This past weekend I visited the Catskills Mountains with a few goals in mind. One was to locate and photograph a couple of covered bridges. Covered bridges are remnants of a time past when horse and buggies needed safe ways to cross rivers and streams back in the 1800’s.
Ulster county in the state of New York is the home to a half dozen covered bridges. It was also one of the counties hit hard by Hurricane Irene in late August. Getting to the bridge locations turned into an adventure because many roads and bridges are still closed. The photo below of Perrine’s Bridge shows rivers are still running very high in the region and full of run-off and other debris.
Your eyes do not deceive you, the bridge is leaning. The bridge was restored back in 1970, it is still a 167 year old structure built of wood and some warping has occurred. Most of the bridge’s park which runs along the river is still under water. I could see the tops of picnic tables and grills. Compare the river’s water level here with a picture of the bridge taken during winter.
The second bridge took a bit of work in both finding directions and the actual travel. The Tappan Bridge (sometimes called the Kittle Bridge) did not have a park or other nearby location I could use to calculate driving directions to. I had to use map coordinates in my iPhone’s map app to get them.
The road to the Tappan Bridge had been washed out in several places and one of the modern bridges was destroyed. Work crews had restored all the washed out areas with either stone or new asphalt and the missing bridge was replaced by a temporary one a few feet from the old span. With the gloomy clouds and misting rain, it was a drive fitting the month of October.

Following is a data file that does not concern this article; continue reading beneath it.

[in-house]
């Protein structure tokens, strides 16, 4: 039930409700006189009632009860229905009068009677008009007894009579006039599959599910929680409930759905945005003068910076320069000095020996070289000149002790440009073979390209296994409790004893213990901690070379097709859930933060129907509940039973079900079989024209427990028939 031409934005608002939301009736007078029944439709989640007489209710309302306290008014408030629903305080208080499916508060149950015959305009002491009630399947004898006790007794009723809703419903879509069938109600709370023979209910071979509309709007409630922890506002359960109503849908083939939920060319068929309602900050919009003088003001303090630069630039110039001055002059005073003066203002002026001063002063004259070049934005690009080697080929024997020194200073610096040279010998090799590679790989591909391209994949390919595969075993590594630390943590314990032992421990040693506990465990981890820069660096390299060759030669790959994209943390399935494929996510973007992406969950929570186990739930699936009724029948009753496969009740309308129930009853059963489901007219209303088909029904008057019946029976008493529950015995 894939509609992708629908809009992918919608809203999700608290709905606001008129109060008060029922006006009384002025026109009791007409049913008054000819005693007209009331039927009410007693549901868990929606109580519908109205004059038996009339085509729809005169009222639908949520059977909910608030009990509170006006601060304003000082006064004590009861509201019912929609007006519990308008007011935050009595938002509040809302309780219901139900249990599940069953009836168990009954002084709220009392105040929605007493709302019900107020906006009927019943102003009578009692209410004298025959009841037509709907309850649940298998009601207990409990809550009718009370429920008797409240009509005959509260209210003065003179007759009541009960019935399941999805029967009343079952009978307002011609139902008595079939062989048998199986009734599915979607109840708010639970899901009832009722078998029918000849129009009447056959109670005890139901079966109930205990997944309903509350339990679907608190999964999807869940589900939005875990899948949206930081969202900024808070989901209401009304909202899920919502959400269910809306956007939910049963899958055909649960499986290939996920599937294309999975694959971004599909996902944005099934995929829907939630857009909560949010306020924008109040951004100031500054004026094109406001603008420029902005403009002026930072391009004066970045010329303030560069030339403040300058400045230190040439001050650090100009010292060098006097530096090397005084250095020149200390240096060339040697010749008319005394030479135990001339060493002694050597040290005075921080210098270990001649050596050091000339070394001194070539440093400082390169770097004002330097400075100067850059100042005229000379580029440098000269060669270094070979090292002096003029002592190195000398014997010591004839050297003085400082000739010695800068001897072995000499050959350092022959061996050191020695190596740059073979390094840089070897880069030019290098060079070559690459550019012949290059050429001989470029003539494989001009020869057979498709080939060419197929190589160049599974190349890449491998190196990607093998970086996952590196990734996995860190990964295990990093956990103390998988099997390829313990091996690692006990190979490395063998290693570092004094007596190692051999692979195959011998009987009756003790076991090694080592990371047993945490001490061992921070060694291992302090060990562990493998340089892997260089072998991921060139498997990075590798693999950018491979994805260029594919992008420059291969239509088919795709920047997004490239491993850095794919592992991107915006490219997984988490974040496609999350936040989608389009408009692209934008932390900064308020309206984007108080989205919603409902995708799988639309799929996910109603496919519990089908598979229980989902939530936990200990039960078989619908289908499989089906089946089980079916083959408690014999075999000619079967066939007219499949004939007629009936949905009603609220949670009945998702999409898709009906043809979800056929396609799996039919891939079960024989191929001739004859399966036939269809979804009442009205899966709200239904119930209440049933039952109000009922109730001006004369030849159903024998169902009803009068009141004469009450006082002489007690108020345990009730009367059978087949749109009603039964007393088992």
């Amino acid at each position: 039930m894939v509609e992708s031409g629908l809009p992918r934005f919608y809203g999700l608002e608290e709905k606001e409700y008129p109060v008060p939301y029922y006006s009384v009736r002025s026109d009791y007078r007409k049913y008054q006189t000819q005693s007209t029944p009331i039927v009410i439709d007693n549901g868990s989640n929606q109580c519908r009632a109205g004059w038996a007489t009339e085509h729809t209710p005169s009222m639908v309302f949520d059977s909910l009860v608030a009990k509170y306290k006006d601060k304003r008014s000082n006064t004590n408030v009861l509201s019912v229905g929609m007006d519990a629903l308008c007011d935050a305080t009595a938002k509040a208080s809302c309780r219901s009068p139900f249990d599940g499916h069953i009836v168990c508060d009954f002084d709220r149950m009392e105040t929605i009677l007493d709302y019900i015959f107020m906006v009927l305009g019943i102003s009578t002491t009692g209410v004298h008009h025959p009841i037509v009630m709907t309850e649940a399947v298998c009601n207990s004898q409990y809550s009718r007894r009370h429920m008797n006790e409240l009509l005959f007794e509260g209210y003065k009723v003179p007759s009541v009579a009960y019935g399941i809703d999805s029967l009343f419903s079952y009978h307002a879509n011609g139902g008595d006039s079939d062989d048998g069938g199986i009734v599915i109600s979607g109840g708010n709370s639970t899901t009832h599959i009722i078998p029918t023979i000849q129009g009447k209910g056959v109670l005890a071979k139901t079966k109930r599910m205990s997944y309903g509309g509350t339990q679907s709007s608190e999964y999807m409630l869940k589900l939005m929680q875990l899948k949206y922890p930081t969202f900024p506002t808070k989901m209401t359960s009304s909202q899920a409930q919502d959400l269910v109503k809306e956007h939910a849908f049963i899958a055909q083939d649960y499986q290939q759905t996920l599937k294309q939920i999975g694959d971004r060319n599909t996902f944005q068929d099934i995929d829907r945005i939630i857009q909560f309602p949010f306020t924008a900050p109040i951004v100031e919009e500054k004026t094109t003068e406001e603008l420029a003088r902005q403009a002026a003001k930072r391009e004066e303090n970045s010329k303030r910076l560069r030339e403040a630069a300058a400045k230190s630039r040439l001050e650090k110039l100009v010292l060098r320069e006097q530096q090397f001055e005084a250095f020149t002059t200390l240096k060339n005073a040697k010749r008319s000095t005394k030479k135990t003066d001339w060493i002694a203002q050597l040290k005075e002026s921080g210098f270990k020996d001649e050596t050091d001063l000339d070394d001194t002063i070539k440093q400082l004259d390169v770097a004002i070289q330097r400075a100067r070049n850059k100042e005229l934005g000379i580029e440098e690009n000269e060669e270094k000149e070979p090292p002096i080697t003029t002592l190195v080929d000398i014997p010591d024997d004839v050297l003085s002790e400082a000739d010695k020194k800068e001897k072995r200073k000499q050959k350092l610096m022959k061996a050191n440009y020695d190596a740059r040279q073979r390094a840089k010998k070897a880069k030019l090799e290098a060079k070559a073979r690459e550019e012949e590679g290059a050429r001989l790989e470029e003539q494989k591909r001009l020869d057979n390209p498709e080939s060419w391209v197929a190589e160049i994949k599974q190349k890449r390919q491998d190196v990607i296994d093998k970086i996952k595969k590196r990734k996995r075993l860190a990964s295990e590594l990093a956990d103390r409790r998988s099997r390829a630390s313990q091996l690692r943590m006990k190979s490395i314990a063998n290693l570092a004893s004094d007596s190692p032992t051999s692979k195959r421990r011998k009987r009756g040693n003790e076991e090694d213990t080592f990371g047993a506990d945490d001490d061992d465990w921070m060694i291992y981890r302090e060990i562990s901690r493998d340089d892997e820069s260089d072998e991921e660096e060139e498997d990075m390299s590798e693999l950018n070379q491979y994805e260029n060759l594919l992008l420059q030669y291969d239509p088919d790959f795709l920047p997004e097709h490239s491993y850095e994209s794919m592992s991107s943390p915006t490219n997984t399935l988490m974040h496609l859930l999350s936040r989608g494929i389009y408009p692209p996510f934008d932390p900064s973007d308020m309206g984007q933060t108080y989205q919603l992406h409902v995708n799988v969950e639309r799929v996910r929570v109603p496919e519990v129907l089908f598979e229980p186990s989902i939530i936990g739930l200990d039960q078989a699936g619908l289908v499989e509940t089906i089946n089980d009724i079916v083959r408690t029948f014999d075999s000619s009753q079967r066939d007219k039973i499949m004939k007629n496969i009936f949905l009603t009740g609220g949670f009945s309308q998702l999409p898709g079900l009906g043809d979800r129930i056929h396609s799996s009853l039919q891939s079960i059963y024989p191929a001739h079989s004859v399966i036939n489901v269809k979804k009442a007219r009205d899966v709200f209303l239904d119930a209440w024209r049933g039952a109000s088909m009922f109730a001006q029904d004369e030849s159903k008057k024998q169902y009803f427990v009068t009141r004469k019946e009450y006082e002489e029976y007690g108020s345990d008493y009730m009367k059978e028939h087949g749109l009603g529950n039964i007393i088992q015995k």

As you can see above, the Tappen Bridge has taken a beating from the hurricane enraged stream of a month ago which normally runs eight feet below it. It had been gated and posted since these photos were taken. Wood planks are missing from the sides and a tree branch or trunk had slammed into the side facing upstream. The future of this bridge which was built back in 1870 does not look good. However, it did fare better than some of the modern bridges which were wiped out.
The rain, low clouds and lack of Sun did not give me much of an opportunity to photograph the fall colors. In fact, though the I Love NY website said the Catskills were around mid-peak, there was not a lot of color present. I will have to go looking next weekend to meet that goal.
It fared better than the modern bridges? Well, they just don’t build them like they used to!
Very pretty photos, they take you back in time, and I love the hint of fall in these.
Yep…a hint was all I got last weekend. At least, the next day the Sun came out in time for a trip up to Hunter Mountain.
Neat colored bridge! (Especially like the first photo with its orange ambiance.) The last covered bridge I saw was in Georgia during the Outdoor Blog. It was impressive.
The Perrine’s Bridge is impressive for it’s length and age. It did bounce a bit as you walked through it. The poor Tappan bridge is a short span in an out of the way location. I hope someone finds the time and funds to restore it.
I love seeing those old bridges.. It’s great that more of them weren’t damaged or destroyed in the flooding!
So sad to see the damage to the Tappan Bridge. Beautiful photos of a dying breed.